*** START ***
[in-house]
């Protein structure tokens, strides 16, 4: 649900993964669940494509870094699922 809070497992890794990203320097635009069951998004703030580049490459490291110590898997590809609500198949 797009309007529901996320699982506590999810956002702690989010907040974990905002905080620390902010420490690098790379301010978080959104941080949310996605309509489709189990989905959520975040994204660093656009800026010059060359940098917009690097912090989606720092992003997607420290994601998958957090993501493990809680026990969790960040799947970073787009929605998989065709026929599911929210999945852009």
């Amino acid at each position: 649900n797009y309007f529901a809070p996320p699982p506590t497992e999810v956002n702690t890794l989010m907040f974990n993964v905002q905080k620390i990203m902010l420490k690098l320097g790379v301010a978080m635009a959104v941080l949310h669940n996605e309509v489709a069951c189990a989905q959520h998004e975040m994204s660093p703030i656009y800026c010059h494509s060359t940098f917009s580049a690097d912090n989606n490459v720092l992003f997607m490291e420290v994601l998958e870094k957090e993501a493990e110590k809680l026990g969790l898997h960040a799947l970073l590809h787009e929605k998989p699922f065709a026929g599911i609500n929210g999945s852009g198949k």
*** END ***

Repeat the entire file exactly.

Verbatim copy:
[in-house]
């Protein structure tokens, strides 16, 4: 649900993964669940494509870094699922 809070497992890794990203320097635009069951998004703030580049490459490291110590898997590809609500198949 797009309007529901996320699982506590999810956002702690989010907040974990905002905080620390902010420490690098790379301010978080959104941080949310996605309509489709189990989905959520975040994204660093656009800026010059060359940098917009690097912090989606720092992003997607420290994601998958957090993501493990809680026990969790960040799947970073787009929605998989065709026929599911929210999945852009």
């Amino acid at each position: 649900n797009y309007f529901a809070p996320p699982p506590t497992e999810v956002n702690t890794l989010m907040f974990n993964v905002q905080k620390i990203m902010l420490k690098l320097g790379v301010a978080m635009a959104v941080l949310h669940n996605e309509v489709a069951c189990a989905q959520h998004e975040m994204s660093p703030i656009y800026c010059h494509s060359t940098f917009s580049a690097d912090n989606n490459v720092l992003f997607m490291e420290v994601l998958e870094k957090e993501a493990e110590k809680l026990g969790l898997h960040a799947l970073l590809h787009e929605k998989p699922f065709a026929g599911i609500n929210g999945s852009g198949k």